Queens Girl Fighting For Life After Knife Attack By Mother
Detectives try to figure out why a mother would try to kill her eight-year-old daughter, as the girl fights for her life in a Queens hospital.

"Right now, I'm so, like in shock," said Aliyah Grannum, the aunt of Brianna Davis, hours after learning that Brianna's mother and Grannum's sister, Ann Carimbocas Davis, stabbed the girl in the head, back and in one of her shoulders just before 10:30 Tuesday morning.

Grannum spoke to PIX11 by phone from her home on the Caribbean island of Trinidad, where the family is from. Brianna and her mother, however, live in Suffolk County, on Long Island, and were visiting the home of a friend overnight Monday in Springfield Gardens, Queens, near JFK Airport, when tragedy struck.

"They brought the mother out, she looked so emotionless," neighbor Lindsay Fortune told PIX11 News. He was an eyewitness to the scene immediately after the stabbing.

"One of the EMTs came out and said, 'Hurry up, it's a baby," Fortune said in describing the scene when medics rushed the girl out of the rear apartment of the duplex home at 144-67 176th Street on a stretcher. "There was blood on the sheets, she was incoherent, arms just wobbly like noodles."

Another eyewitness, neighbor Hyacinth Coombs, is also an emergency room technician, and based on her medical experience, the outlook was not positive. "If she's going to make it," Coombs told PIX11 News, "I don't know."

However, by midafternoon, the girl whose mother stabbed her twice in the head and twice in her upper body improved, going from what Police Commissioner Raymond Kelly described as "not likely to survive" to critical but stable condition.

Clearly, she still has a long way to go, but her relatives and people who saw her transported from the scene are praying in the midst of their shock.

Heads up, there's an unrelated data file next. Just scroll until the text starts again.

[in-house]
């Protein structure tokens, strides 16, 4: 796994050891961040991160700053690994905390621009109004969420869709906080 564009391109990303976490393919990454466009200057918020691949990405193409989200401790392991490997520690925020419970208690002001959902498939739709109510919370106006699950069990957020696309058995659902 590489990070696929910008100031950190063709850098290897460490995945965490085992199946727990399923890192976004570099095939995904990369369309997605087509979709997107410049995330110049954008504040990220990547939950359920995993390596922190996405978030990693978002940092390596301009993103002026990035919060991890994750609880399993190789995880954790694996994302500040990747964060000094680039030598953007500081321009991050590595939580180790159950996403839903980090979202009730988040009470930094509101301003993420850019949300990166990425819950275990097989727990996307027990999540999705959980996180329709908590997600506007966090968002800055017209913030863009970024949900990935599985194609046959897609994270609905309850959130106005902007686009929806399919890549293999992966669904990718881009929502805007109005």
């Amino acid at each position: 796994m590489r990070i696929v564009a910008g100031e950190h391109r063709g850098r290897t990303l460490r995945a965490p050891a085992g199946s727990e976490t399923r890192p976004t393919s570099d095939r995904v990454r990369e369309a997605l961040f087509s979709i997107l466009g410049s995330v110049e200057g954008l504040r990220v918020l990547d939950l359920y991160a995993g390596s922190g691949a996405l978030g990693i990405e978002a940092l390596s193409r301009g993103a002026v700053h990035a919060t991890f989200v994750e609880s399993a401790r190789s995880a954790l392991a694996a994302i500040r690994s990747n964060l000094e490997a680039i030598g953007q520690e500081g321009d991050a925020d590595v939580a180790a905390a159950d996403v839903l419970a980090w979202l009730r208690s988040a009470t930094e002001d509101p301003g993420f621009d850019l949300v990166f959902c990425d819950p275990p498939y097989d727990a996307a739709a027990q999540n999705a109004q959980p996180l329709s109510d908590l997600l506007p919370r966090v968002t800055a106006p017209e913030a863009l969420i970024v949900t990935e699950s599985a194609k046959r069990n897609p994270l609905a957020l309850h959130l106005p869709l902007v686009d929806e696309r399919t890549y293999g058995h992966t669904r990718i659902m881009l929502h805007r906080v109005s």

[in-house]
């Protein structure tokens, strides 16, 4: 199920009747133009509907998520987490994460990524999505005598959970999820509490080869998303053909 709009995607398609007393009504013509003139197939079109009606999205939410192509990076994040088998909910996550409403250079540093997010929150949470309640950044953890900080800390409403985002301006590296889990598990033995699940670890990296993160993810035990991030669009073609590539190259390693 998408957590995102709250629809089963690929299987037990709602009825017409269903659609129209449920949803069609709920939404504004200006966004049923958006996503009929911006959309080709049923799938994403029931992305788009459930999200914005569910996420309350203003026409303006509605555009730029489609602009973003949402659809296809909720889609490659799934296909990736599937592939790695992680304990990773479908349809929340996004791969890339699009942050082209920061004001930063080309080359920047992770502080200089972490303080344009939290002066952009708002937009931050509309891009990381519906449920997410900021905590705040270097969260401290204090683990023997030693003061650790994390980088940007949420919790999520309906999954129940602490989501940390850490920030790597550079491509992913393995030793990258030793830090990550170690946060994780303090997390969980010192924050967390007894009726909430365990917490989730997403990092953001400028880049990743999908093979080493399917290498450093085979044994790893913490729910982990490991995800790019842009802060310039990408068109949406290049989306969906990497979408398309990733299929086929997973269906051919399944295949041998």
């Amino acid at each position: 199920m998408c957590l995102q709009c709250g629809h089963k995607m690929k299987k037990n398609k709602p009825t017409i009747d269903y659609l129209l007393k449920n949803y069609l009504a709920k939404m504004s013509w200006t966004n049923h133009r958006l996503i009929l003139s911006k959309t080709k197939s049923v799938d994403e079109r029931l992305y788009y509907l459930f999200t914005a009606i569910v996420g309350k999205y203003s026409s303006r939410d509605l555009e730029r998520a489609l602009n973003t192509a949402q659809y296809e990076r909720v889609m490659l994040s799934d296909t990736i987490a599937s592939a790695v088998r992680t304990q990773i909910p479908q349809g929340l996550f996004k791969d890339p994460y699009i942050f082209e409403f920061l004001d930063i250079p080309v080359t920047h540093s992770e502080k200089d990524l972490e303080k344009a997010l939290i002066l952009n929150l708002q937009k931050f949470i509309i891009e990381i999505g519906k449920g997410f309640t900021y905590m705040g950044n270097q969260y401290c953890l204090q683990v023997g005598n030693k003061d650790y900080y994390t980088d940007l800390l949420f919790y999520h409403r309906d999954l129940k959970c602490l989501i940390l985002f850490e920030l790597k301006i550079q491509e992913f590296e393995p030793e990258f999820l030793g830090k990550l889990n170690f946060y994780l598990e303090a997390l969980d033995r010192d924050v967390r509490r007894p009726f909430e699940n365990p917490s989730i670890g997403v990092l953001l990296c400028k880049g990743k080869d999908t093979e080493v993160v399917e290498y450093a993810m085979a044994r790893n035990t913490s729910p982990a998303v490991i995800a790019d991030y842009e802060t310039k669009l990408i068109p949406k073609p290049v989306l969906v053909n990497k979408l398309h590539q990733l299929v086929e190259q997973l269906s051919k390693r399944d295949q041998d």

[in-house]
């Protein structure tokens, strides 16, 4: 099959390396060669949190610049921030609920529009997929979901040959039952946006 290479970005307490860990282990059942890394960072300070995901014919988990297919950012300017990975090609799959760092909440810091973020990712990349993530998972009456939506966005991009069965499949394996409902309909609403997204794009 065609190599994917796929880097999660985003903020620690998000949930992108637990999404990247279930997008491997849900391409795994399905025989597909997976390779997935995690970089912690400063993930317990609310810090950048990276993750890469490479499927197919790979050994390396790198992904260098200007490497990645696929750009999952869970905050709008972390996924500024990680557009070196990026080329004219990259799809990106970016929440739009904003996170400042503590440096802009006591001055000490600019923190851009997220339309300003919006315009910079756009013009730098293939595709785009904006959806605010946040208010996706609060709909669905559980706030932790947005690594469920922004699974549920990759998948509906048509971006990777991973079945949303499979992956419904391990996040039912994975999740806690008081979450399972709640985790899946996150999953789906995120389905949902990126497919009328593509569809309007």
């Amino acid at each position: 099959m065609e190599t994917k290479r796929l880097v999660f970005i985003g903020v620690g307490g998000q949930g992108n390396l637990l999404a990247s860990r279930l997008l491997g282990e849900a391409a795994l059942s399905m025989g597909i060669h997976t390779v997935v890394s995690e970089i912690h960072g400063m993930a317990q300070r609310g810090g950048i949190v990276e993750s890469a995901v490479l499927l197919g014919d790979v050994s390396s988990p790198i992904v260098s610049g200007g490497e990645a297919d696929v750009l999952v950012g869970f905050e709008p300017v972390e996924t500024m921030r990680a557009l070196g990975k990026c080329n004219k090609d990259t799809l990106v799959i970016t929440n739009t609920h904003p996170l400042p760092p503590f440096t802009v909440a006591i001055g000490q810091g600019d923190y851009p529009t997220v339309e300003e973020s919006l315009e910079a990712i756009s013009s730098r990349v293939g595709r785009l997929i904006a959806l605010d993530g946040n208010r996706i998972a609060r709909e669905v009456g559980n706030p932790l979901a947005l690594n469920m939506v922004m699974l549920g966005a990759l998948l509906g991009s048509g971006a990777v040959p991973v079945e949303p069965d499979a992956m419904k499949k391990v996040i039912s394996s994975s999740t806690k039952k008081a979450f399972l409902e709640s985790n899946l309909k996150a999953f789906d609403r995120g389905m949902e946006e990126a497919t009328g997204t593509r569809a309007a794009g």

"I don't understand how much rage you can have in your mind and body to do that to your own child," Fortune said.

Police also said that the son of the woman Brianna and her mother was visiting, Colleen George, was instrumental in subduing the mother and keeping her from doing further harm until medics and police could arrive. They did not identify Colleen George's son other than to say that he is in his twenties.

He is one of two reasons the near-fatal attack did not turn fatal, according to investigators. The other reason, according to Brianna Davis's family, is her strength and will to live.

Family members also told PIX11 News that Ann Carimbocas Davis has a history of mental illness, and was hospitalized three years ago on Long Island for treatment of a mental condition.

Police also said that Davis was incoherent when detectives tried to interview her at the 105th precinct, which was handling the stabbing investigation. Sources close to the investigation told PIX11 News that Davis tried use a pen to attack a police employee at the precinct. Medics had to transport her out of the precinct, strapped to a stretcher, screaming, to a mental health facility for further evaluation.